Coronavirus: post-shutdown support is essential

Groups call for continued government assistance to ensure industry’s survival

pint pouring

THE continuation of the Coronavirus Job Retention Scheme, a new grant for businesses with a rateable value above £51,000 and a reduction in both VAT and business rates are among the measures that would help the hospitality and tourism industries to survive in the months following the COVID-19 shutdown.

With the UK Government poised to outline a ‘road map’ for easing the current lockdown, trade groups and commenters have called on both the UK and Scottish governments to continue support for the industry in the months ahead to ensure its survival.

Trade groups including UK Hospitality, the Scottish Licensed Trade Association and Scottish Tourism Alliance have written to both governments to reiterate the importance of support for businesses with a rateable value of more than £51,000.

In addition to extending the current £25,000 grant to those in the higher rateable value bracket, the groups have proposed a new monthly grant to cover 100% of a company’s fixed costs.

The grant, distributed in a similar way to the Job Retention Scheme, would cover essentials such as rent/mortgage payments, insurance, utilities and waste collection and be paid directly to business owners each month. It would remain in place for the duration of any social distancing measures.

UK Hospitality said the support would “ensure that these businesses will be able to reopen their doors once restrictions allow”.

The groups have also called for continued business rates relief and a reduction in VAT for hospitality, as well as the continuation of the Coronavirus Job Retention Scheme as businesses “begin the process of re-opening and building towards ‘normal’ levels of trade”.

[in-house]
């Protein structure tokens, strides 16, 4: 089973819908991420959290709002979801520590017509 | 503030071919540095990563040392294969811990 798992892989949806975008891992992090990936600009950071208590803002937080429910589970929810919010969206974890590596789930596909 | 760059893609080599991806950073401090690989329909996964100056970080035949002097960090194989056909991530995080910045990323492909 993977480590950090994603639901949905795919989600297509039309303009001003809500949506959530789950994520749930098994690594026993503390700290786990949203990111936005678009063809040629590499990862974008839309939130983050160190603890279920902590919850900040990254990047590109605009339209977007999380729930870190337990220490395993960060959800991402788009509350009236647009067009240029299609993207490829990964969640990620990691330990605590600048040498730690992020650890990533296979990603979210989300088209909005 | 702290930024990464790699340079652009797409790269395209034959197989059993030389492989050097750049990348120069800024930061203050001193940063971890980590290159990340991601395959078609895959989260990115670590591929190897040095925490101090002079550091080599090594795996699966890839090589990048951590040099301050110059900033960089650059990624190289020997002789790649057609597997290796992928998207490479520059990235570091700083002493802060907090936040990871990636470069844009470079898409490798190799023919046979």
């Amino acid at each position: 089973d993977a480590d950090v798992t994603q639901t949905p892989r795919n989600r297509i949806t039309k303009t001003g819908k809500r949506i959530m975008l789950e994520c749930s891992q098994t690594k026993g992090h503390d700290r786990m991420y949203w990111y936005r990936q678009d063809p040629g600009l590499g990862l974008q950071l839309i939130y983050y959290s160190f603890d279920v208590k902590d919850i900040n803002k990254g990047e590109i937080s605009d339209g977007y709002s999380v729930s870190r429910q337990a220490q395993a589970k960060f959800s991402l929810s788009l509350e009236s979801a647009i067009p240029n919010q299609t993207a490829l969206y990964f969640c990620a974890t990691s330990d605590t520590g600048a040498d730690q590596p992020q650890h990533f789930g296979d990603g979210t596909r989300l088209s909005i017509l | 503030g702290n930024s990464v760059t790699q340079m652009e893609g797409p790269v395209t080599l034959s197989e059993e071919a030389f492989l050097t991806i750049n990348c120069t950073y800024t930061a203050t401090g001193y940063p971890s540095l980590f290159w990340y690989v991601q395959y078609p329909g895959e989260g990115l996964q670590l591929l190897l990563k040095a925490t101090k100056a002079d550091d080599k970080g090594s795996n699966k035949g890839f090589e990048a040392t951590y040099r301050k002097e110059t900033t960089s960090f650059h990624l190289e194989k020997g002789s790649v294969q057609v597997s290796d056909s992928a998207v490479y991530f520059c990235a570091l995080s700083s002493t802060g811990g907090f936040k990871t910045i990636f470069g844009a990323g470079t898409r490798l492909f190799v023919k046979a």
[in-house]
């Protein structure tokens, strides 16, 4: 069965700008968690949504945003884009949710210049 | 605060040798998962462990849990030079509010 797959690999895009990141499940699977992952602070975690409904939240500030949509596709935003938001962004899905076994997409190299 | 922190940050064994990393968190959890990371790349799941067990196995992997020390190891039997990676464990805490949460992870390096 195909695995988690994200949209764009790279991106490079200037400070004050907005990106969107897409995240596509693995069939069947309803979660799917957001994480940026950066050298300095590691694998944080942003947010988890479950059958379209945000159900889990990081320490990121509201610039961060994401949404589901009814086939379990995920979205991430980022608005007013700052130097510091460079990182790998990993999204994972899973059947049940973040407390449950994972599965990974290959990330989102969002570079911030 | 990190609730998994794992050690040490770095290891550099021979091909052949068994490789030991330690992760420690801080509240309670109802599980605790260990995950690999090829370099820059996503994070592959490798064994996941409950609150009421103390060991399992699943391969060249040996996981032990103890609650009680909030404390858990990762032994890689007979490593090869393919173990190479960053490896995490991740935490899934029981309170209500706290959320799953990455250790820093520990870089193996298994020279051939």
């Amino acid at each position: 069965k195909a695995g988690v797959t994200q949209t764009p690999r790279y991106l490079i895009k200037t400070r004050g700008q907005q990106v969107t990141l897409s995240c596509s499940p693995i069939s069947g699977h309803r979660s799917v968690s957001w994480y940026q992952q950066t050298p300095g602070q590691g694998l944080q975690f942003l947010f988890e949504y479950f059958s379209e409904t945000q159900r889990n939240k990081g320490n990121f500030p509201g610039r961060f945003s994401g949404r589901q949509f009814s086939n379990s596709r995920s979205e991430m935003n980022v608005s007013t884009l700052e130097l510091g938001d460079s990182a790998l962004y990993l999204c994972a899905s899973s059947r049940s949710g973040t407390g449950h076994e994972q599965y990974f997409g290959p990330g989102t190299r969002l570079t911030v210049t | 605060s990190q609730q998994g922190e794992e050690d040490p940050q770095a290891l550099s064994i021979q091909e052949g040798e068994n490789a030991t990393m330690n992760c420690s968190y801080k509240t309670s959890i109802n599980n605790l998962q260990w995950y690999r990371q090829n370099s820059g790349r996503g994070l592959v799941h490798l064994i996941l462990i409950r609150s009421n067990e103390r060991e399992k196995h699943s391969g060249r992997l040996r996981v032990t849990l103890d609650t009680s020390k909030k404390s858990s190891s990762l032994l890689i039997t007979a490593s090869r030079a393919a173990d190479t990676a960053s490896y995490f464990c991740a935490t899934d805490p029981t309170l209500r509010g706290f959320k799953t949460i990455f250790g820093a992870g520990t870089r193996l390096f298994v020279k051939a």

They pointed out that companies will likely have to continue to furlough some of their staff in the early days of operation as they rebuild their businesses.

UK Hospitality said the extent of further financial support will “depend on the timing and extent of the ending of lockdown, the scale and pace that businesses can/are permitted to re-open, continuation of social distancing and the ability of people to travel”.

Colin Wilkinson, managing director of the Scottish Licensed Trade Association, agreed.

He said: “There have been a variety of opinions on how our industry should open and of course we all want to get back into operation as soon as possible, but in reality this is going to take many months, even years, to get back to even where we were before the lockdown.

“With successful re-opening during 2020 looking unlikely, support will be needed until 2021 at least.

“If we are allowed to open, but under such restrictions that it is not viable to open, and government support ceases, then we are in the same horrendously precarious position as our industry is in now.”

And Fraser Campbell, head of family business at chartered accountancy firm Campbell Dallas, said a failure to provide long-term support could cause hospitality and tourism to “shrink rapidly”.

“Without longer term support for substantially diminished demand and capacity, there is a clear risk the size and contribution of the hospitality and tourism sector will shrink rapidly with many thousands of closures and job losses,” said Campbell.